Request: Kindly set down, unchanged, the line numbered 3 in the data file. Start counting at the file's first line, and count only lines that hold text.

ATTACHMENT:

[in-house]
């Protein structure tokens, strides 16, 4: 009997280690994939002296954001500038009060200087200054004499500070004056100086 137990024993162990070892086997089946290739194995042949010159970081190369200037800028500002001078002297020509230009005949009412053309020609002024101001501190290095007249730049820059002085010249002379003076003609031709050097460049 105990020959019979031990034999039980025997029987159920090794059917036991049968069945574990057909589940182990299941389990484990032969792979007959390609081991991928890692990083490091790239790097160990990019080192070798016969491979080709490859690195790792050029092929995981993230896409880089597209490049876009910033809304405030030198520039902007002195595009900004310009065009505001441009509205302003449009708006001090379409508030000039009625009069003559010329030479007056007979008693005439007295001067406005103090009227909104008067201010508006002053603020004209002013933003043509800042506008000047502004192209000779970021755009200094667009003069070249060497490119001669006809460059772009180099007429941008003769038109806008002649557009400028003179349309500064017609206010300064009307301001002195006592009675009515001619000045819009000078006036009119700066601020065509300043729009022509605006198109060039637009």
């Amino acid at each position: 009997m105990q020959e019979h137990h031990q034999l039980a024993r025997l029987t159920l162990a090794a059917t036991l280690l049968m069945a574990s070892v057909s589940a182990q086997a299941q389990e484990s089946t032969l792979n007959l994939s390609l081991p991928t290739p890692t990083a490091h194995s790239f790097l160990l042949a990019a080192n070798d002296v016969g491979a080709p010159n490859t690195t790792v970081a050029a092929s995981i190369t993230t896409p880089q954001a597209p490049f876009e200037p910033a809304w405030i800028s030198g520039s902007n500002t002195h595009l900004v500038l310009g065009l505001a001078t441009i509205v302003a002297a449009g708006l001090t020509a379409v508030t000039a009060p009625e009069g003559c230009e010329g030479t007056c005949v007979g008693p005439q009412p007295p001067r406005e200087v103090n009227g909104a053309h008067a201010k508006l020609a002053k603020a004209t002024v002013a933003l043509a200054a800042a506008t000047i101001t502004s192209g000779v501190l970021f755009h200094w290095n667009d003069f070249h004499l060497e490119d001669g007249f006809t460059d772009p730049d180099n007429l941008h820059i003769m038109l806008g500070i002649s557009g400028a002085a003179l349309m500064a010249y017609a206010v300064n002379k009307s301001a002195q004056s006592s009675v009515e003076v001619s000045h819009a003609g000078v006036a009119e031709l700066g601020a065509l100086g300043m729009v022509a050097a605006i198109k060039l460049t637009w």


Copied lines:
């Amino acid at each position: 009997m105990q020959e019979h137990h031990q034999l039980a024993r025997l029987t159920l162990a090794a059917t036991l280690l049968m069945a574990s070892v057909s589940a182990q086997a299941q389990e484990s089946t032969l792979n007959l994939s390609l081991p991928t290739p890692t990083a490091h194995s790239f790097l160990l042949a990019a080192n070798d002296v016969g491979a080709p010159n490859t690195t790792v970081a050029a092929s995981i190369t993230t896409p880089q954001a597209p490049f876009e200037p910033a809304w405030i800028s030198g520039s902007n500002t002195h595009l900004v500038l310009g065009l505001a001078t441009i509205v302003a002297a449009g708006l001090t020509a379409v508030t000039a009060p009625e009069g003559c230009e010329g030479t007056c005949v007979g008693p005439q009412p007295p001067r406005e200087v103090n009227g909104a053309h008067a201010k508006l020609a002053k603020a004209t002024v002013a933003l043509a200054a800042a506008t000047i101001t502004s192209g000779v501190l970021f755009h200094w290095n667009d003069f070249h004499l060497e490119d001669g007249f006809t460059d772009p730049d180099n007429l941008h820059i003769m038109l806008g500070i002649s557009g400028a002085a003179l349309m500064a010249y017609a206010v300064n002379k009307s301001a002195q004056s006592s009675v009515e003076v001619s000045h819009a003609g000078v006036a009119e031709l700066g601020a065509l100086g300043m729009v022509a050097a605006i198109k060039l460049t637009w």